A startup company has come up with a new solution in data storage, and it’s a very biological solution. Startup Catalog has announced that it crammed all of the text in Wikipedia’s English -language version into the same genetic molecules our bodies use - DNA. Cnet has the details:
Catalog uses an addressing system that means customers can use large data sets. And even though DNA stores data in long sequences, Catalog can read information stored anywhere using molecular probes. In other words, it's a form of random-access memory like a hard drive, not sequential access like the spools of magnetic tape you might remember from the heyday of mainframe computers a half century ago.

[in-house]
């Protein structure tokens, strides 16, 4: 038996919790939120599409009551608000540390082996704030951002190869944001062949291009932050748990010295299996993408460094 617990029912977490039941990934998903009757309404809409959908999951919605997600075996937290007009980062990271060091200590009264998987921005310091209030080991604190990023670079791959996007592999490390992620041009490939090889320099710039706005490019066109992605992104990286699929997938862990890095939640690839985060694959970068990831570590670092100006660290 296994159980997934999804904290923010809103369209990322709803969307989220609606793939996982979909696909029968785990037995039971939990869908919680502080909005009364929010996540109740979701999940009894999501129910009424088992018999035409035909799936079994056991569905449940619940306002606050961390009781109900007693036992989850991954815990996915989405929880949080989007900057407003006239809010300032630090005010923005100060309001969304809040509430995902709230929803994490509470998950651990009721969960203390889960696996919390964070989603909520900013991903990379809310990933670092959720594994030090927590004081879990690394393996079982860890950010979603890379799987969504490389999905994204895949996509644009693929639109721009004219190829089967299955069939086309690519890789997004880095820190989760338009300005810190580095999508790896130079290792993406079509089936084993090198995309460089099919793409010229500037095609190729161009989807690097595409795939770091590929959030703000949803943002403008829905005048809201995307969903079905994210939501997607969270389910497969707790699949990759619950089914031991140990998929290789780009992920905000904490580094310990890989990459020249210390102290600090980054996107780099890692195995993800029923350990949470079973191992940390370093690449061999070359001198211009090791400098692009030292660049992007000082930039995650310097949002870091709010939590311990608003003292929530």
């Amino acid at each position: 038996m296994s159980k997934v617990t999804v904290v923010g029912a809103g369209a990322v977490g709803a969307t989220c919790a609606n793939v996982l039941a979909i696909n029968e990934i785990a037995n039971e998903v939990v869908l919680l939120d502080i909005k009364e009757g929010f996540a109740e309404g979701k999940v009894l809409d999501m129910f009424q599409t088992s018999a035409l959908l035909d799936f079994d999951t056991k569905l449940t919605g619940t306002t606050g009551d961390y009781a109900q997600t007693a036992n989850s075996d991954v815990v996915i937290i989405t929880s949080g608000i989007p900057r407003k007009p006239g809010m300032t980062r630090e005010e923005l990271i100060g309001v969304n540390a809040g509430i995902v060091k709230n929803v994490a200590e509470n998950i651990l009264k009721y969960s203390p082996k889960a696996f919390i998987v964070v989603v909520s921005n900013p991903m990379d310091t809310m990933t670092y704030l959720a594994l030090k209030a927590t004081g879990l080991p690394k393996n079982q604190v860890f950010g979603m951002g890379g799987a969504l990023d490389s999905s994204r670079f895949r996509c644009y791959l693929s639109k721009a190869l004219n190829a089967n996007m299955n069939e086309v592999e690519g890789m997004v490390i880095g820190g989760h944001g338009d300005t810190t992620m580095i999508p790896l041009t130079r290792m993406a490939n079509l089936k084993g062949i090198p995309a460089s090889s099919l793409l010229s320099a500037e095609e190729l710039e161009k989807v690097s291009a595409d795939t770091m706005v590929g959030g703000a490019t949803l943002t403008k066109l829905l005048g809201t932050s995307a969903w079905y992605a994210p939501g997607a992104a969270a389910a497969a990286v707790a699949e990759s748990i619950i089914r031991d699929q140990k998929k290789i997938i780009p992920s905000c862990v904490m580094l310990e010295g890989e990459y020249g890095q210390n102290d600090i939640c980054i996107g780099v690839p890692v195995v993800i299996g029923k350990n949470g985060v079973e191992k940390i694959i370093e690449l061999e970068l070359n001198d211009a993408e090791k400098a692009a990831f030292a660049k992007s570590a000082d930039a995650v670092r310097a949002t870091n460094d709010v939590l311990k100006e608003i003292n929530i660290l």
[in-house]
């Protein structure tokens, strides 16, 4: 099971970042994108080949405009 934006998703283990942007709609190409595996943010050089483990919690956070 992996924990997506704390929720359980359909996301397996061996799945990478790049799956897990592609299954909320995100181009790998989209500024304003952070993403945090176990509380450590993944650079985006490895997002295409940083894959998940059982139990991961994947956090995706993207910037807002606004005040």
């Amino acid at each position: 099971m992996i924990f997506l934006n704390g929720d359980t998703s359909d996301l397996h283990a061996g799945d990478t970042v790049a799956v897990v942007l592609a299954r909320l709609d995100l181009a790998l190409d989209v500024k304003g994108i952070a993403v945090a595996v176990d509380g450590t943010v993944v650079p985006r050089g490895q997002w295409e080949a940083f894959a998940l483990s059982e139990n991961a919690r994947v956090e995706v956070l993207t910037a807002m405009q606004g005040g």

Although DNA data can be disrupted by cosmic rays, Catalog argues that it's a more stable medium than the alternatives. After all, we've got DNA from animals that went extinct thousands of years ago. How much do you want to bet that USB thumb drive in your desk drawer will be still useful even 25 years from now?
Would you want your data stored in a DNA?
screenshot from Cnet.com